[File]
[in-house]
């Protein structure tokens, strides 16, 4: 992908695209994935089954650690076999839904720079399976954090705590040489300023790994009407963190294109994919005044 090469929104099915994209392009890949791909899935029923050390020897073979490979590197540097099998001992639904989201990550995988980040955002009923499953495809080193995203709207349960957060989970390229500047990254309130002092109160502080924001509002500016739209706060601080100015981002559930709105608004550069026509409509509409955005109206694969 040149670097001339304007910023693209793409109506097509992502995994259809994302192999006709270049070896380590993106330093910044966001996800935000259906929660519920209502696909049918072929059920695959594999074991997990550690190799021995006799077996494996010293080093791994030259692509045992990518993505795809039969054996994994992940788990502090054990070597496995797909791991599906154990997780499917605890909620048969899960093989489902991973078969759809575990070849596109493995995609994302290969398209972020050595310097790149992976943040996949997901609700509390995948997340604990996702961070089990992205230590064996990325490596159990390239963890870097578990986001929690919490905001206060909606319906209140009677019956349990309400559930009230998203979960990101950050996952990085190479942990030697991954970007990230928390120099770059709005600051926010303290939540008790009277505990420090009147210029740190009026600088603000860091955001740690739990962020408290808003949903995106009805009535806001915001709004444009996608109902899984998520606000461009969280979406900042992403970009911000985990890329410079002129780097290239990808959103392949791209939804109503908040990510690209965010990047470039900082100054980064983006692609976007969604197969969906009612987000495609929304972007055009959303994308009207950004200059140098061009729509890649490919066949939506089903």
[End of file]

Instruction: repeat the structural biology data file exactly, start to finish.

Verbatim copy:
[in-house]
């Protein structure tokens, strides 16, 4: 992908695209994935089954650690076999839904720079399976954090705590040489300023790994009407963190294109994919005044 090469929104099915994209392009890949791909899935029923050390020897073979490979590197540097099998001992639904989201990550995988980040955002009923499953495809080193995203709207349960957060989970390229500047990254309130002092109160502080924001509002500016739209706060601080100015981002559930709105608004550069026509409509509409955005109206694969 040149670097001339304007910023693209793409109506097509992502995994259809994302192999006709270049070896380590993106330093910044966001996800935000259906929660519920209502696909049918072929059920695959594999074991997990550690190799021995006799077996494996010293080093791994030259692509045992990518993505795809039969054996994994992940788990502090054990070597496995797909791991599906154990997780499917605890909620048969899960093989489902991973078969759809575990070849596109493995995609994302290969398209972020050595310097790149992976943040996949997901609700509390995948997340604990996702961070089990992205230590064996990325490596159990390239963890870097578990986001929690919490905001206060909606319906209140009677019956349990309400559930009230998203979960990101950050996952990085190479942990030697991954970007990230928390120099770059709005600051926010303290939540008790009277505990420090009147210029740190009026600088603000860091955001740690739990962020408290808003949903995106009805009535806001915001709004444009996608109902899984998520606000461009969280979406900042992403970009911000985990890329410079002129780097290239990808959103392949791209939804109503908040990510690209965010990047470039900082100054980064983006692609976007969604197969969906009612987000495609929304972007055009959303994308009207950004200059140098061009729509890649490919066949939506089903």